Eric Colson, CEO of this year’s No. 61 firm, Milwaukee’s Artisan Partners (with AUM of $108 billion), believes that active management “is about products that are difficult to replicate with passive exposure.” If an investment can simply fit into a style box or category, an index fund might be able to compete; he wants Artisan’s offerings to be different. The firm just launched the Artisan Developing World Fund, which seeks to capitalize on growth opportunities but is not pegged to the MSCI Emerging Markets Index. It also boasts Mark Yockey, a renowned portfolio manager of global equity, who manages products that are concentrated and vary their exposure around the world.

“If passive is on one side and pure alpha is on the other, there is just too much in the middle,” says Colson. “If you’re an active manager, you have to increase your degrees of freedom so you can differentiate your investment exposure relative to an index.”

Lisa Jones, CEO of the U.S. division of No. 81, Italy’s Pioneer Investments, agrees that active managers can fight back against index funds by building flexibility into their products. “If you can smooth out volatility of returns and damp the drawdown, then you can compete alongside passive,” she maintains. Pioneer’s $6.5 billion concentrated equity strategy, which invests in 35 to 40 stocks and has delivered upside while protecting investors on the downside, is one example. The strategy has contributed to the firm’s growth this year, she says.

Jones explains that in the past managers could defend underperformance relative to a benchmark based on whether their style was in or out of favor. “As long as the underperformance was consistent, you got a hall pass,” she explains.

That’s changed with the growth of passive investing; institutional clients now expect managers to outperform in all market environments. “Clients look at managers who are truly making active bets in the portfolio, who have high conviction and a limited number of portfolio holdings,” Jones reports.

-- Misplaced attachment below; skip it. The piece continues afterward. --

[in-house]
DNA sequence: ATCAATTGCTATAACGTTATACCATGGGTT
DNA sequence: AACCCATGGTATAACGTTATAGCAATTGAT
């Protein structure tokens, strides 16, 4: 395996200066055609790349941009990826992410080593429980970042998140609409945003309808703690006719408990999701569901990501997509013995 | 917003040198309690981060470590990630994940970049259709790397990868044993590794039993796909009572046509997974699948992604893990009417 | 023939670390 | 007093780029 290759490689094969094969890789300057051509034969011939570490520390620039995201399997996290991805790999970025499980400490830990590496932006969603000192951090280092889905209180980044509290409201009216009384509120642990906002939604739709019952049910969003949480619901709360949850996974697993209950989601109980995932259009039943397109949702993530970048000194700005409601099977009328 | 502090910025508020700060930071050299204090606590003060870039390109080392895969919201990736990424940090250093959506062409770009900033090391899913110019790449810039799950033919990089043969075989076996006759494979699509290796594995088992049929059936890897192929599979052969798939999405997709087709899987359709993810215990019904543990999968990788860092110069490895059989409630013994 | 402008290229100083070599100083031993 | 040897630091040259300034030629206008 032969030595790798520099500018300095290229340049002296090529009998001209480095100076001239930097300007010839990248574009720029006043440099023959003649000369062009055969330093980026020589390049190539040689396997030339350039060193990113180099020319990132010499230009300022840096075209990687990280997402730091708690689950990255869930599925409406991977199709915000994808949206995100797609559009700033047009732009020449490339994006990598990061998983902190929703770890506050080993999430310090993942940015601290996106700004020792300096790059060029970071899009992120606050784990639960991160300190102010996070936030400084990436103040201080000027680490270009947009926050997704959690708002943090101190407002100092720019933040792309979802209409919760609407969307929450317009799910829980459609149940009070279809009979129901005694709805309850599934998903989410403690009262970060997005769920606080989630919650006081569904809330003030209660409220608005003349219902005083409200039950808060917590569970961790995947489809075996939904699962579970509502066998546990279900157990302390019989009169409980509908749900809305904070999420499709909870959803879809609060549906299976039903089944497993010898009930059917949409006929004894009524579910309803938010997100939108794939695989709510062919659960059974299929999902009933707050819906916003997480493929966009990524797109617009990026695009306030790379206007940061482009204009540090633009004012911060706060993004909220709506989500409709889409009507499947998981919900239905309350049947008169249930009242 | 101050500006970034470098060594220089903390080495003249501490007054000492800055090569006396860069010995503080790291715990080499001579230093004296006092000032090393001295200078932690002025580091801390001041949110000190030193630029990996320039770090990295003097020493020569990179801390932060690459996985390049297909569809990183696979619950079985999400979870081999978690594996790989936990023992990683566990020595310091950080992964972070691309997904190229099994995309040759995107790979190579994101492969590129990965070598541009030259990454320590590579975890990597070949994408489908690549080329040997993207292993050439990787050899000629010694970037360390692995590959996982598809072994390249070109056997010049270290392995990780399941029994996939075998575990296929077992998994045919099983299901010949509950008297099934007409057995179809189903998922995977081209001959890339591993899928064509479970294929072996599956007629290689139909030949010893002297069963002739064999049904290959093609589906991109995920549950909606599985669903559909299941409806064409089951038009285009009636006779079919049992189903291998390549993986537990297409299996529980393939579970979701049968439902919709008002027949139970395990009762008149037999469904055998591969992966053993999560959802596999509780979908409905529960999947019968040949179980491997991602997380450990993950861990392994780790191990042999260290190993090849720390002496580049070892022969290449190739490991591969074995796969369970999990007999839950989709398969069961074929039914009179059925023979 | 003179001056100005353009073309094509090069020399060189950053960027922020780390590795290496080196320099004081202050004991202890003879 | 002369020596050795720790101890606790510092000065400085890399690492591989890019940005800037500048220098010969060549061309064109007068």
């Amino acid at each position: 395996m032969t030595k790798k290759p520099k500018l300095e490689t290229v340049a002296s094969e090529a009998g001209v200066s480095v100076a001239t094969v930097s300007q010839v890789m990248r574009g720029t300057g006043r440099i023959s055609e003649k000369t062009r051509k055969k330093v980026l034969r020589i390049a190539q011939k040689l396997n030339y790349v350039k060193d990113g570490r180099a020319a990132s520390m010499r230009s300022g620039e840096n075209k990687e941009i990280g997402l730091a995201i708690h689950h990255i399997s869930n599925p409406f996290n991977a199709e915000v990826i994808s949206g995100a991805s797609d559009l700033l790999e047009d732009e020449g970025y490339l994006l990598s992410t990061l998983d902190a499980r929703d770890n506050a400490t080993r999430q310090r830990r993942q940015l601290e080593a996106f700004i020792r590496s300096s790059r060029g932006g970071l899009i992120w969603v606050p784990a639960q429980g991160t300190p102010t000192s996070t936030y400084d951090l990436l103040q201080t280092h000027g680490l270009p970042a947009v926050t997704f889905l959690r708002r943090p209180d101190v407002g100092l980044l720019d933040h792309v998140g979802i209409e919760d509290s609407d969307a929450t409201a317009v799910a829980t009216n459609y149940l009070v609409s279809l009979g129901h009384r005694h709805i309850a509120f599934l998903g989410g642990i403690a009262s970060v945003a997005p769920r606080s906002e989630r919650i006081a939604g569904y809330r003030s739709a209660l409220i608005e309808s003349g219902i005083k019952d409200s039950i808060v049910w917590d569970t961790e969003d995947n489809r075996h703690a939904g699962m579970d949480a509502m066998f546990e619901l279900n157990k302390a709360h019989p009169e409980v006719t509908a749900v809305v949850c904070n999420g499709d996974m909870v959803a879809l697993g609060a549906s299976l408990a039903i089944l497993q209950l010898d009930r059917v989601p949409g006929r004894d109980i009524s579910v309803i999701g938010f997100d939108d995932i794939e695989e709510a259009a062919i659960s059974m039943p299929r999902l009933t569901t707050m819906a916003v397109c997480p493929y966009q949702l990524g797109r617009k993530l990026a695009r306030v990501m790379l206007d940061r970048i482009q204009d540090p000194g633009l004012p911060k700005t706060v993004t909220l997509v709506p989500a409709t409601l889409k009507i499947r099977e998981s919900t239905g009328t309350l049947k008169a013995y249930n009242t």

J.P. Morgan Asset Management, which remains at No. 6 on the II300, with $1.7 trillion, has built out teams around pension and insurance advisory in the U.S. and Europe, as well as market insight programs run by David Kelly, chief global strategist. The firm provides guidance to advisers on portfolio construction and asset allocation, such as how to use alternatives and get better diversification in fixed income.

George Gatch, global head of investment management clients, says half of the $55 billion that J.P. Morgan attracted in new global assets went into multiasset strategies, which include target-date funds, custom glide path funds, mandates for pensions and insurance companies, and alternatives. “Clients want more holistic advice, and we’re building that out,” he says. “The conversations that we’re having start broadly, then end with a solution around liability-driven investments or a strategic partnership with a defined benefit plan where we get a vertical slice of their portfolio. It’s a fundamental shift.”

To better compete against index funds, active managers need to protect their talent and ability to generate great returns. Although it’s not always fun to shut off a popular offering, closing funds is one of the best ways to protect a manager’s alpha generator. MFS Investment Management, which drops from No. 23 to No. 24 on this year’s roster, has closed 12 institutional strategies, from emerging-markets debt and international small-cap equity to global equity. “We need to restrict capacity to protect clients,” contends Michael Roberge, co-CEO and chief investment officer of the Boston-based firm, with AUM of $430 billion. “The bigger funds get, the more they drift and the more effect that has on performance.”

Visit Julie Segal’s blog and follow her on Twitter at @julie_segal.